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Compare to PID. The part that rejects disturbance is the I-term which integrated from error signal. On the other hand, in full state feedback there are no integral part. How does it reject the disturbance? or How we can make it to?

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    $\begingroup$ Consider the trivial case of a single state system. Full state feedback doesn't fully reject disturbance IMO. $\endgroup$
    – AJN
    Jun 2 at 14:17
  • $\begingroup$ "The part that rejects disturbance is..." depends on what you mean, and exactly where you put the disturbance in the loop. In a classic SISO controller, including PID, the part that rejects disturbance is P'/(1+L) where L is the gain around the loop, and P' is the portion of the plant between the disturbance and the output. With that in mind, designing for disturbance rejection can use the same techniques as designing for closed-loop performance. As for "the I term does this or that", they all work together. The I term in particular corrects 0-frequency (DC) error, but interacts with mid-band $\endgroup$
    – Pete W
    Jun 2 at 20:17
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As you already stated at your question, PID-Controllers incorporate the I-Term in order to able to reject any external disturbance (unmodeled dynamics, linearizations, etc) and as a result achieve the desired output performance by driving the steady state error to $0$ ($e_{ss} \rightarrow 0$).

Full state feedback control is like having only the P and D term of the PID-Controller and produce the control signal:

$$u = -k_1x_1 - k_2x_2,$$

where $x_1$ is the position and $x_2$ is the velocity of the plant. Full state feedback relies mainly on the model you have obtained for the system, which will NEVER be perfect. So, any unmodeled dynamics and model disturbances will be present inside your $A$ matrix ($\dot{x} = Ax+Bu$) and furthermore you will have to suffer the steady state error which will certainly exist when trying to implement such a controller to a physical system because at simulations everything can look perfect. So, with fun state feedback you can't compensate the external disturbances.

SOLUTION: There is the extension of full state feedback, called dynamic state feedback. The whole idea is to increase the system order by $1$ and introduce an integral term. The new state-space representation will look like this (for a second order system):

$$\begin{gather} \dot{x} = Ax + Bu \\ y = Cx \\ \dot{z} = Cx - r = y - r \\ u = -k_1x_1 -k_2x_2 -k_iz \end{gather}$$ where $x$ are the states of the system, $y$ is the output of the system, $z$ is the integral term, $u$ is the control signal and $r$ is the reference point. The procedure in order to obtain the values of the gains $k_1,k_2,k_i$ is the usual, by obtaining the characteristic polynomial, finding its roots and so on.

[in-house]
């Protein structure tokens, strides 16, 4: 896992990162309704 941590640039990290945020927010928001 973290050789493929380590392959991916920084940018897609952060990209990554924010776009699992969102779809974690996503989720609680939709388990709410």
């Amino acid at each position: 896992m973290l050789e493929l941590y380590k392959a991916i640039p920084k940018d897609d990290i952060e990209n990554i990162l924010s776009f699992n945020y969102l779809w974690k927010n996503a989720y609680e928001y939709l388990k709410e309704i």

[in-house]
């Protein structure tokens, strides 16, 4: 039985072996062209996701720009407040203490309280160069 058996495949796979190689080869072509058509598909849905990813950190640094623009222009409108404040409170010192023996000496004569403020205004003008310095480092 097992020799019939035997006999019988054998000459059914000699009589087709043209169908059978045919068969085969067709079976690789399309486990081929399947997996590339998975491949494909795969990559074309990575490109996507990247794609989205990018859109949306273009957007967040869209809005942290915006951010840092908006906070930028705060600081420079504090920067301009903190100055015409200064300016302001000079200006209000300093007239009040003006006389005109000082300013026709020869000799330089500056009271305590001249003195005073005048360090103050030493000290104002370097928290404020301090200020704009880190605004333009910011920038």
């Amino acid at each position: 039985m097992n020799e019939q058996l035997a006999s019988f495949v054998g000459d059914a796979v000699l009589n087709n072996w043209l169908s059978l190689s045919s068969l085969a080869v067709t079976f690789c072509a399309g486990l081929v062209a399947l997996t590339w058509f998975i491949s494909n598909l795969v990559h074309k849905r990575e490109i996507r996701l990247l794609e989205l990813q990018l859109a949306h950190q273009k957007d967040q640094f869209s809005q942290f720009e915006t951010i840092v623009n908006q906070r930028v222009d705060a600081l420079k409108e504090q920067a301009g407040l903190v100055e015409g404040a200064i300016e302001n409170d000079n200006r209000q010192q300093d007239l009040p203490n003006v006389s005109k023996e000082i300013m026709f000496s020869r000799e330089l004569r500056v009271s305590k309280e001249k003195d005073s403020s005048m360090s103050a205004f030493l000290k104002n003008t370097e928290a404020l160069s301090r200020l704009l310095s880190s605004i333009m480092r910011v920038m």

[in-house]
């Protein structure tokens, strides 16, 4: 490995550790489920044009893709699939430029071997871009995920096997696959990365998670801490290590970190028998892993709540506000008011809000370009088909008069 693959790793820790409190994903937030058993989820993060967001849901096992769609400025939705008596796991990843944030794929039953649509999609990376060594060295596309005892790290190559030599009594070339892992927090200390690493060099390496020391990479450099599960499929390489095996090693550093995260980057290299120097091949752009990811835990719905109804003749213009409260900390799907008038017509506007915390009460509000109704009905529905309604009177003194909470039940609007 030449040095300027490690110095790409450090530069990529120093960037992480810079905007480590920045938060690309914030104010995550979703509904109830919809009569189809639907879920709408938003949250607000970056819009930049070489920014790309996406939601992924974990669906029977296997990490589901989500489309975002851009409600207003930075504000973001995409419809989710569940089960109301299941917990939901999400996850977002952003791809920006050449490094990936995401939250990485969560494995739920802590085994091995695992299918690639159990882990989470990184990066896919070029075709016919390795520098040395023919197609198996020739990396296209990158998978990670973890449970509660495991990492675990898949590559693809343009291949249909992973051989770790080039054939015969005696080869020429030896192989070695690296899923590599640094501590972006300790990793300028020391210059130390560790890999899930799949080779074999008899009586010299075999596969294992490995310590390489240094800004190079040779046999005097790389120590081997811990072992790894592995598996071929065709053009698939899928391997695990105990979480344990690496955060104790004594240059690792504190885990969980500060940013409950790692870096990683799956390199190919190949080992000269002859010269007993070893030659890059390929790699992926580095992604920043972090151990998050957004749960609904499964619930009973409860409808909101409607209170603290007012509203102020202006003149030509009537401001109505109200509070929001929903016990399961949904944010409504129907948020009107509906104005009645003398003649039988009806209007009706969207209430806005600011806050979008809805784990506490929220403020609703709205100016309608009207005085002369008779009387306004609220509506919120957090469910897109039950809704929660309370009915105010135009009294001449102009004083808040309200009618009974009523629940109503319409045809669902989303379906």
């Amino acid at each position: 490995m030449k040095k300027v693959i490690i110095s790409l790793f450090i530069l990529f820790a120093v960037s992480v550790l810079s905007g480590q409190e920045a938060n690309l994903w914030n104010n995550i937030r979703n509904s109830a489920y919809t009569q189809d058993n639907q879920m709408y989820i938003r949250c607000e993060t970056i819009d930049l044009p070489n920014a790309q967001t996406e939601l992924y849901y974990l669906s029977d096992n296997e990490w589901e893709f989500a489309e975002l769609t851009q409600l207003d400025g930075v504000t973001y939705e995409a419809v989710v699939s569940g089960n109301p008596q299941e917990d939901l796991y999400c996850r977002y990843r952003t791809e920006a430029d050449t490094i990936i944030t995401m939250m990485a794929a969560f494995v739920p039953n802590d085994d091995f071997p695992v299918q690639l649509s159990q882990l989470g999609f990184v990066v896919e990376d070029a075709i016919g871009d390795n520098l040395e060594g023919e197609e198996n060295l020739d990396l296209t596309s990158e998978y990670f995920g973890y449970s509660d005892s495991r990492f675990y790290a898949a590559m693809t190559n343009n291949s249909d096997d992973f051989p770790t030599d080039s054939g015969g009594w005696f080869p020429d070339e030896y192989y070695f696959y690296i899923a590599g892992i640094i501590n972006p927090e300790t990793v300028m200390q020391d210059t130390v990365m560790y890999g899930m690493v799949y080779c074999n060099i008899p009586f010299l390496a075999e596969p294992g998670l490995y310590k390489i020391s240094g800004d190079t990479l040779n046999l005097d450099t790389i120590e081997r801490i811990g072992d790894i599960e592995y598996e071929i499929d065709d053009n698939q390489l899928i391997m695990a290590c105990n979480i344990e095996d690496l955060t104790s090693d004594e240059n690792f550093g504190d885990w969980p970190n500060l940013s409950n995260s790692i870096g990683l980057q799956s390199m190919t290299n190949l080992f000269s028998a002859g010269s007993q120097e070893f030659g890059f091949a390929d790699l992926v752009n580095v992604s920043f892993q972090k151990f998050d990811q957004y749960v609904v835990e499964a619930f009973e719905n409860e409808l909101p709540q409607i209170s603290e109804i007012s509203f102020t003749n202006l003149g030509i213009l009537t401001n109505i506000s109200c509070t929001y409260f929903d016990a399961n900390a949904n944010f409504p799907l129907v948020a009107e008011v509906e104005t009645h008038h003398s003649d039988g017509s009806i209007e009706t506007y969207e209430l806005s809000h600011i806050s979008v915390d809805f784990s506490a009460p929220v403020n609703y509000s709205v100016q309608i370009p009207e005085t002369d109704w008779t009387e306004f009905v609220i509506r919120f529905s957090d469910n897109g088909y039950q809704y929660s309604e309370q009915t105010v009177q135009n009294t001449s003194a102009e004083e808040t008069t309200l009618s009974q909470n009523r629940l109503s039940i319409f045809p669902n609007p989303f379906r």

One thing to notice is that by increasing the order of the system (from $2$ to $3$) you have an extra pole. This pole should be considered as the third pole and the desired characteristic polynomial will look like this (one of the two forms):

$$ p_d(s) = (s+p_3)\cdot(s+p_2)\cdot(s+p_1) = (s+p_3)\cdot(s^2+(p_1+p_2)s+p_1p_2) $$

$$ p_d(s) = (s+p_3)\cdot(s^2+2\zeta \omega_ns+\omega_n^2) $$

So, you should choose the third pole far enough in order for the system's transient and steady state response to be defined by the two dominant poles. However, choosing poles far to the left-half plane will produce large gains, which most likely will not be able to be implemented by the system's actuators. So, this is a trade-off which you, as a control engineer, should try to figure out and achieve the best result.

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  • $\begingroup$ So PID is more practical to implement in real plant than LQR right? Any technique else I should investigate? (dynamic state feedback is good one.) $\endgroup$
    – M lab
    Jun 2 at 15:13
  • $\begingroup$ It really depends on how you will design the complete control loop. PID has the advantage to be easily implemented. However, bear in mind that a really good PID has its own parts to design (derivative filter, derivative on measurement to avoid derivative kick. integrator clamping, measurement filtering). On the other hand, if you combine LQR with a Kalman filter you get the LQG-Controller, which is really robust and capable of rejecting disturbances and noise. I would suggest you try as many as you can for experience and then you can more easily understand which one to use at each situation. $\endgroup$ Jun 2 at 15:20
  • $\begingroup$ This can also be generalized to output regulation using exogenous systems. This adds uncontrollable states to the model, which typically are either constant or sinusoidal. $\endgroup$
    – fibonatic
    Jun 2 at 21:13

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